Just as “science owes more to the steam engine than the steam engine owes to science”, so it was penicillin that was discovered first, only later to be followed by its target – the bacterial cell wall.
The breakthrough came in the 1950s, which brought an avalanche of findings: first, the discovery of the major cell wall component, peptidoglycan; then the identification of a uridine nucleotide as the peptidoglycan precursor; and, last, the demonstration that this precursor accumulates in penicillin-treated bacteria. Ergo, penicillin kills by preventing peptidoglycan synthesis. This was the conclusion of the Park’s and Strominger’s Mode of Action of Penicillin paper, which turned 60 earlier this year.
The molecular details followed. For peptidoglycan to be synthesised, first its precursor must be polymerised into glycan strands, then the strands crosslinked with each other. These two steps correspond to two distinct enzymatic activities that were localised to two direct targets of penicillin: class A penicillin-binding proteins (aPBPs), which possess both activities, and class B penicillin-binding proteins (bPBPs), which catalyse only the second step. In other words, glycan strand polymerisation is performed solely by aPBPs, making this class essential for peptidoglycan synthesis, while there is redundancy with regards to strand crosslinking, which can be catalysed by either aPBPs or bPBPs. Importantly, all the proteins involved were "penicillin-binding". Until last year, this penicillin-centred view was thought to provide an exhaustive picture of cell wall biosynthesis.
In hindsight, however, cracks in the wall appeared as early as 2003, when some bacterial species were shown to be able to – in the absence of all aPBPs – not only synthesise peptidoglycan, but also properly divide and maintain their elongated rod shape. For division and elongation to proceed, new peptidoglycan must be synthesised not just anywhere, but in the context of two distinct complexes: the divisome and the elongasome (or the Rod complex), respectively. These were supposed to be exactly the sites of action of aPBPs, and yet both complexes appeared to be functional in their absence.
This is where the three recent and complementary studies – by Meeske et al. (2016), Cho, Wivagg, Kapoor et al. (2016), and Emami, Guyet, Kawai et al. (2017) – bring about something of a revolution that has been suggestively likened to that moment at the end of a Shakespeare’s comedy when real identities of previously disguised characters come to light.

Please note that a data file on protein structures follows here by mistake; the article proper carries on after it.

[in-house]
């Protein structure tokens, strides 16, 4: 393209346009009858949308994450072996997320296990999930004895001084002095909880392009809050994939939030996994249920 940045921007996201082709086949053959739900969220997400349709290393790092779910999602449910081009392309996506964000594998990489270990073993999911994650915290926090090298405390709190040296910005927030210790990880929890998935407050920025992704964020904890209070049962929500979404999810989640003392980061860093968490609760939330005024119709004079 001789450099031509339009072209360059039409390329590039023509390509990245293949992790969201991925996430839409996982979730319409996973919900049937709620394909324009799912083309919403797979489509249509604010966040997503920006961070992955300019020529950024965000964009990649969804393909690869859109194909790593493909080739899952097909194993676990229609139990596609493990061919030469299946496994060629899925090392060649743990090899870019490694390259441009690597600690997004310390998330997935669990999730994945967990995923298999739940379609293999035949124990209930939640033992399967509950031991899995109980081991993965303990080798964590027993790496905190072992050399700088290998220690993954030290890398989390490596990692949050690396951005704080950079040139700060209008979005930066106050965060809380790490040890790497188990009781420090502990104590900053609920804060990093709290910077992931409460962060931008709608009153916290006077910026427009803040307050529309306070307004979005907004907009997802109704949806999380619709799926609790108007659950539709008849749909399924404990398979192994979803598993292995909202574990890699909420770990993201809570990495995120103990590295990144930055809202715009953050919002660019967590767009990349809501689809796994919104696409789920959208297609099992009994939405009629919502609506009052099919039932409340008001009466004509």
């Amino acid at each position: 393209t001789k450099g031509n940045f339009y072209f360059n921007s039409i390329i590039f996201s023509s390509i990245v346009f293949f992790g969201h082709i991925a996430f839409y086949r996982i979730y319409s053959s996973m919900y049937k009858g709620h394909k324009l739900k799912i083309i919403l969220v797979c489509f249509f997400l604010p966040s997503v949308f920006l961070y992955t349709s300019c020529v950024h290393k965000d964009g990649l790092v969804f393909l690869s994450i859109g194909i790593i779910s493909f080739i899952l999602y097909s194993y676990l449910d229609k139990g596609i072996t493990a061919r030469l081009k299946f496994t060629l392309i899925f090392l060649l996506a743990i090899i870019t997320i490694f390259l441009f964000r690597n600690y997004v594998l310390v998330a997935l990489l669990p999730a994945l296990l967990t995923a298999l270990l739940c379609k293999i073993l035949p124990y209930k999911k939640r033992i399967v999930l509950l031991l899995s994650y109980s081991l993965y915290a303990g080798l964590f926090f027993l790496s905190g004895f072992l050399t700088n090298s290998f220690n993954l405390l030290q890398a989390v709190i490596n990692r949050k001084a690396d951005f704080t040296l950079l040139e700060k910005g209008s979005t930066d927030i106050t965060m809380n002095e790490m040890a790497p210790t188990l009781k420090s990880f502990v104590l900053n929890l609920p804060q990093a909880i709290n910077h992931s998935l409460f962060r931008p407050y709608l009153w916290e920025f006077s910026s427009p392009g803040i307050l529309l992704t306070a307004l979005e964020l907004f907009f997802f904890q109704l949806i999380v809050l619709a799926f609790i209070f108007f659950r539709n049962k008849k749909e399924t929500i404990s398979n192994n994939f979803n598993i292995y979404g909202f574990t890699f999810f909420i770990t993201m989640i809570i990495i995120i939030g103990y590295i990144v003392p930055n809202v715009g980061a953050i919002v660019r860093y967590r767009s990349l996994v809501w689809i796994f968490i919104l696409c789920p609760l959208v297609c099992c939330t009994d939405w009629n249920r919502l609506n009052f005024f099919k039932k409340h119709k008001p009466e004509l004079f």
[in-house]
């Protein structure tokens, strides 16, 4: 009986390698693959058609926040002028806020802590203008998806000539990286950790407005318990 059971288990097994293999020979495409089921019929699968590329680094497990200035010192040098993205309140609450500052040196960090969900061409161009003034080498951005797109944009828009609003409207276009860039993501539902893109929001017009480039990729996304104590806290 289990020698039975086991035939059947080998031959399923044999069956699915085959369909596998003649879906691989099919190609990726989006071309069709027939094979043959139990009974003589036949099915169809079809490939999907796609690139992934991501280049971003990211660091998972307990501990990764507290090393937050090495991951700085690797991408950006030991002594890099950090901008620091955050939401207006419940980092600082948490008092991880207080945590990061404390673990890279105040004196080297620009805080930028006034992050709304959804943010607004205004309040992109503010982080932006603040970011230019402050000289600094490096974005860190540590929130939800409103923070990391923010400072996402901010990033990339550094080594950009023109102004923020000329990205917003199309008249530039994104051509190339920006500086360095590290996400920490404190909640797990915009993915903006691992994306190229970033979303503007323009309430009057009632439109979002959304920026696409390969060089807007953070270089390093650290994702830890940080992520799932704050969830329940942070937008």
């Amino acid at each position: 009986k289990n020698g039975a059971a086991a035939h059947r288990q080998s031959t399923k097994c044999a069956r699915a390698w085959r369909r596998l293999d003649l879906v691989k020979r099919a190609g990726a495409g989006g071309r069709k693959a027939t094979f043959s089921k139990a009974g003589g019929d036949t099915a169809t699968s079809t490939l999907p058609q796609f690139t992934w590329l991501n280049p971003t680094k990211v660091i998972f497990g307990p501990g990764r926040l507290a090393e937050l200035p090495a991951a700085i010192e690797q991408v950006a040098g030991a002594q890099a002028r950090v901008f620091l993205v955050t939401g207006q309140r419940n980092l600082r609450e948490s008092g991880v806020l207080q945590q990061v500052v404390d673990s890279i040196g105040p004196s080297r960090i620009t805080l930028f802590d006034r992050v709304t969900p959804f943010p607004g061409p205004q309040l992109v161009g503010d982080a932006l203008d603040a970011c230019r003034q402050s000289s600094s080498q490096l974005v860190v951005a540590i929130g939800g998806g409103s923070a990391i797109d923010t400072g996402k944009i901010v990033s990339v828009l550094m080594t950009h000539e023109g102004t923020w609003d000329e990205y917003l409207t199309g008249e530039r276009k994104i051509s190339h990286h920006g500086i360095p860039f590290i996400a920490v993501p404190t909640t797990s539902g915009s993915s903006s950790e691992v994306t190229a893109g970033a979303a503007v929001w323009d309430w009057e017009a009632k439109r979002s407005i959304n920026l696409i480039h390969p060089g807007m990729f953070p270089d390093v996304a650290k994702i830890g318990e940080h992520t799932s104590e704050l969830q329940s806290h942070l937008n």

The first step of peptidoglycan synthesis – glycan strand polymerisation – turns out to be catalysed not only by aPBPs, but also an unrelated, long-known but mysterious integral membrane protein, RodA. It's this protein – and not aPBPs – that polymerises glycan strands during cell elongation. Moreover, RodA has a homologue, FtsW, that most likely carries out the same task during cell division. As the second step of peptidoglycan synthesis is completed in both contexts by bPBPs, bifunctional aPBPs – once considered strictly essential – are now thought to have an important, but ultimately somewhat dispensable role, “filling in gaps that arise during normal expansion and/or as the result of damage”.
Emami, Guyet, Kawai et al. found the first natural product that can inhibit RodA, which is insensitive to inhibitors that target the equivalent glycan polymerising activity of aPBPs. Is this the first step towards a new penicillin? Time will tell, but we could definitely do with one. After all, the cell wall – that special something distinguishing bacterial from human cells – remains the most enduring target.
Finally, the new findings remind us of a now vindicated study by Ishino et al. (1986), in which the overproduction of RodA and a bPBP protein led to enhanced peptidoglycan synthesis, even in the absence of a major aPBP. The authors thought it more likely that both activities required for the process reside – by analogy with aPBPs – in bPBPs, RodA having just a regulatory role. “At present, however” – they wrote – “we cannot completely eliminate the possibility that PBP-2 [a bPBP protein] acts as the transpeptidase [i.e. in crosslinking] and that the RodA protein acts as the transglycosylase [i.e. in glycan strand polymerisation], but we believe this to be unlikely”.
It’s rewarding to see an “unlikely” hypothesis that was all but “eliminated” proving itself true.